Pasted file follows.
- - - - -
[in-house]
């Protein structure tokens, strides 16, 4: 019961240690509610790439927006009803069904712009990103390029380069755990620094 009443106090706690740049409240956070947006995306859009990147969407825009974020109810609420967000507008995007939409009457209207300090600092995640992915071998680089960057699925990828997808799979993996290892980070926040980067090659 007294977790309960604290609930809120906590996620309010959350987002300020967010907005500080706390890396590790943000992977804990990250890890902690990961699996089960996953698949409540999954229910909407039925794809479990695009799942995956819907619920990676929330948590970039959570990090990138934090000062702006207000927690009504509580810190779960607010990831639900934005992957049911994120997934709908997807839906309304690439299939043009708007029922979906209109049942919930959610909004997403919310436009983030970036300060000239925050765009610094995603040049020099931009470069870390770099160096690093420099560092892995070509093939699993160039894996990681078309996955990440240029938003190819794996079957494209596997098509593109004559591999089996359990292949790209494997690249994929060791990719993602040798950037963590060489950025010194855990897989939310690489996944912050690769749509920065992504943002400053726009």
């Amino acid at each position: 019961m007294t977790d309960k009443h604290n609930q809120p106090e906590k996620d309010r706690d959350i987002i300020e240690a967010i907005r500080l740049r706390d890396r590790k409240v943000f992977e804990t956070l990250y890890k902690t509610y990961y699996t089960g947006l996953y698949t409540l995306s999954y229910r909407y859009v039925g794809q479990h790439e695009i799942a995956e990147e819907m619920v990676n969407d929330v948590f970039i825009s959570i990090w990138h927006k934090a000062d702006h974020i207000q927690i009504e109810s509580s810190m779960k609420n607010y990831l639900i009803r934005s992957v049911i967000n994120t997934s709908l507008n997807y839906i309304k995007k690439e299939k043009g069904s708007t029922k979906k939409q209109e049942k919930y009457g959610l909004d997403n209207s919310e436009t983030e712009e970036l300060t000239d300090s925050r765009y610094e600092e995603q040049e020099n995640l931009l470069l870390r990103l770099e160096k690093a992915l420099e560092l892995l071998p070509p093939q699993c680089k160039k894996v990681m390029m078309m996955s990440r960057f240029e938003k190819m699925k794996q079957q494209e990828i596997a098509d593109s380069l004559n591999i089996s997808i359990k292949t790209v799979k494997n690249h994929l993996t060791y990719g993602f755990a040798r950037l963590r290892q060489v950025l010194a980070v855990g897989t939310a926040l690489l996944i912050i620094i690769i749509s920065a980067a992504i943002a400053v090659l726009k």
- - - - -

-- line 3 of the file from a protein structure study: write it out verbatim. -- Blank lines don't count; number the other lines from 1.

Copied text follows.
């Amino acid at each position: 019961m007294t977790d309960k009443h604290n609930q809120p106090e906590k996620d309010r706690d959350i987002i300020e240690a967010i907005r500080l740049r706390d890396r590790k409240v943000f992977e804990t956070l990250y890890k902690t509610y990961y699996t089960g947006l996953y698949t409540l995306s999954y229910r909407y859009v039925g794809q479990h790439e695009i799942a995956e990147e819907m619920v990676n969407d929330v948590f970039i825009s959570i990090w990138h927006k934090a000062d702006h974020i207000q927690i009504e109810s509580s810190m779960k609420n607010y990831l639900i009803r934005s992957v049911i967000n994120t997934s709908l507008n997807y839906i309304k995007k690439e299939k043009g069904s708007t029922k979906k939409q209109e049942k919930y009457g959610l909004d997403n209207s919310e436009t983030e712009e970036l300060t000239d300090s925050r765009y610094e600092e995603q040049e020099n995640l931009l470069l870390r990103l770099e160096k690093a992915l420099e560092l892995l071998p070509p093939q699993c680089k160039k894996v990681m390029m078309m996955s990440r960057f240029e938003k190819m699925k794996q079957q494209e990828i596997a098509d593109s380069l004559n591999i089996s997808i359990k292949t790209v799979k494997n690249h994929l993996t060791y990719g993602f755990a040798r950037l963590r290892q060489v950025l010194a980070v855990g897989t939310a926040l690489l996944i912050i620094i690769i749509s920065a980067a992504i943002a400053v090659l726009k």